Contrasting KBR with Microsoft Ireland

As may be familiar to Just Security readers, the 2016 case of Microsoft Corp v. United States (commonly known as Microsoft Ireland) addressed a similar question: whether U.S. law enforcement could use the SCA to obtain data held by Microsoft in an overseas data server in Ireland.  In July 2016, the Second Circuit ruled that the SCA’s use to compel data stored overseas would be an “extraterritorial application” inconsistent with the SCA’s “privacy focus.”  Although leave to appeal was granted by the U.S. Supreme Court, which heard oral argument in February 2018, the case was famously mooted by the enactment of the U.S. CLOUD Act the following month.

KBR and the Second Circuit’s decision in Microsoft Ireland have obvious similarities: each relied on the presumption against exterritoriality of legislation to curb the use of statutory law enforcement powers extraterritorially.  However, they in fact address different, albeit overlapping, questions.  Microsoft Ireland considered whether compulsory U.S. statutory powers could be used to compel a U.S. company – i.e. Microsoft – to disclose data held by that company overseas.  KBR was one step removed, considering whether equivalent U.K. statutory powers could extend to entirely foreign companies holding overseas data.  Although it is commonly assumed that the SCA does not apply extraterritorially to such foreign companies, Judge Raggi, dissenting from the Second Circuit’s denial of an en banc rehearing in Jan. 2017, considered this an open question.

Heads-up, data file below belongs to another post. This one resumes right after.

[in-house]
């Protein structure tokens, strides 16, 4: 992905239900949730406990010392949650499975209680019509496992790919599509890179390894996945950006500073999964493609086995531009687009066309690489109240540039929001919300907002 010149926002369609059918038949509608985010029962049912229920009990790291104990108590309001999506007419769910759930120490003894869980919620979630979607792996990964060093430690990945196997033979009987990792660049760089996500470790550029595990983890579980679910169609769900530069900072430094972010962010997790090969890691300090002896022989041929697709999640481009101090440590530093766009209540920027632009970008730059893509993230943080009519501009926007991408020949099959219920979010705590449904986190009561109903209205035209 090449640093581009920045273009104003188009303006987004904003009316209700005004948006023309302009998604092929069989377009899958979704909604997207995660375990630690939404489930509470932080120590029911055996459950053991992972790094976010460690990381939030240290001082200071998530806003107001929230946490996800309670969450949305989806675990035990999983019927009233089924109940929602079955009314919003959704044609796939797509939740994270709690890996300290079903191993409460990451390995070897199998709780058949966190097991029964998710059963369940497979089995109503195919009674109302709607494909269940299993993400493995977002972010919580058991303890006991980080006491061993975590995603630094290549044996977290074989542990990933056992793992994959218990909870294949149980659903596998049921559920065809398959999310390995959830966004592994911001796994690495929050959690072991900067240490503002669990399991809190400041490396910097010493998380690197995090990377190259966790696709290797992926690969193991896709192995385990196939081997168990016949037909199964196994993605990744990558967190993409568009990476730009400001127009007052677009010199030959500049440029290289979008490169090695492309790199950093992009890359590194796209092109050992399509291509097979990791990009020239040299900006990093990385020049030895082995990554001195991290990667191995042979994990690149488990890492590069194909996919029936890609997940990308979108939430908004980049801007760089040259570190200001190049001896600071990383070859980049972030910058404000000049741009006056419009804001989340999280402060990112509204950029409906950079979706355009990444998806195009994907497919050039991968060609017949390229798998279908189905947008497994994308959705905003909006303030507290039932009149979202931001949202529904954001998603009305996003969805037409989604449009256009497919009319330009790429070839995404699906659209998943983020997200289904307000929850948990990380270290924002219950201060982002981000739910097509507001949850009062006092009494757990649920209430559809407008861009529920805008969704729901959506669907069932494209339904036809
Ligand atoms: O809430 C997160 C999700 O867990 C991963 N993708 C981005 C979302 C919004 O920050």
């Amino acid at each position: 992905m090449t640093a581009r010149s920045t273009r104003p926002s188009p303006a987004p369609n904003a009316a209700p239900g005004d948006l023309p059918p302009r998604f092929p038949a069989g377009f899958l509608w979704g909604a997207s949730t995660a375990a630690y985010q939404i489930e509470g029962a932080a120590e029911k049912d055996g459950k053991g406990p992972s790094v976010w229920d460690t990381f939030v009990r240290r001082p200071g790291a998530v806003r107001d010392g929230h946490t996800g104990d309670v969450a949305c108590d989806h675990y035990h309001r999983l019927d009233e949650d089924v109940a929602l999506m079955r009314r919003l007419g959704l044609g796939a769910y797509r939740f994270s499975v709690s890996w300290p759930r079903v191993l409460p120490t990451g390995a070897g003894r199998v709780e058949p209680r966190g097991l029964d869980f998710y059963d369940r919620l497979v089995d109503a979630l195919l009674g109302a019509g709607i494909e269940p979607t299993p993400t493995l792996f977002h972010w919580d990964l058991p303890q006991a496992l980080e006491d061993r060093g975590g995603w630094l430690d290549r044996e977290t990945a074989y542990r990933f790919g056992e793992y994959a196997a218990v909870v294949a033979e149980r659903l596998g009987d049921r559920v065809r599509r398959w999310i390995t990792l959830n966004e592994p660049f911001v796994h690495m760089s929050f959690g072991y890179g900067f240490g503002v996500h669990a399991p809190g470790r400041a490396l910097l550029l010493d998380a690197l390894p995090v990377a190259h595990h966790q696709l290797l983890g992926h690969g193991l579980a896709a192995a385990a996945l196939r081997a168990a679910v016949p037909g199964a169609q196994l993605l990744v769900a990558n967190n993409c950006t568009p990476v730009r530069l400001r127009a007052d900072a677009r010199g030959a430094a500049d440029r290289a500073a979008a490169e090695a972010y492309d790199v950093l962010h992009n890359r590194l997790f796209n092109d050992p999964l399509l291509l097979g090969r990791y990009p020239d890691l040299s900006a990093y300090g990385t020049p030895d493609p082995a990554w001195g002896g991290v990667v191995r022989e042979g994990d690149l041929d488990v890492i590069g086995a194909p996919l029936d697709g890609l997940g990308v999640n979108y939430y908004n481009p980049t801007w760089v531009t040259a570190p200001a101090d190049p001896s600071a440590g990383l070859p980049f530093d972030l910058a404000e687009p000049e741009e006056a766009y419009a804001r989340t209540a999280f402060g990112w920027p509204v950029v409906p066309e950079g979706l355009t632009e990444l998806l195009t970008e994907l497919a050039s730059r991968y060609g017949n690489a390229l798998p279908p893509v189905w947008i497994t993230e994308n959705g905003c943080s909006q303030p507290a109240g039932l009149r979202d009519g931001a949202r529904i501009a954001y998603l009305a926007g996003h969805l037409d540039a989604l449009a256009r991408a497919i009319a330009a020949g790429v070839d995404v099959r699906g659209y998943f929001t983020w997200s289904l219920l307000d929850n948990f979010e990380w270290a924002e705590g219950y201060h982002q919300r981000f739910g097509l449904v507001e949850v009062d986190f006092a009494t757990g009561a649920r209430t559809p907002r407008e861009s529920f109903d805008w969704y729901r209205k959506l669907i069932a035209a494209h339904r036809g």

The U.K. Supreme Court did not rule on the question addressed in Microsoft Ireland.  Its judgment does, however, provide support for the idea that section 2(3) and similar powers could be used to compel overseas data from U.K. companies.  Indeed, this assumption was “common ground” between the parties.  The court itself considered it “questionable” whether using section 2(3) that way required giving the CJA 1987 “any material extra-territorial effect.”  It commented that “the presumption against extra-territorial effect, if it applies at all, applies with much less force to legislation governing” U.K. companies abroad.  This chimes with similar analysis in the 2020 Search Warrants report (at paras 16.28–16.60) of the Law Commission of England and Wales.

KBR’s significance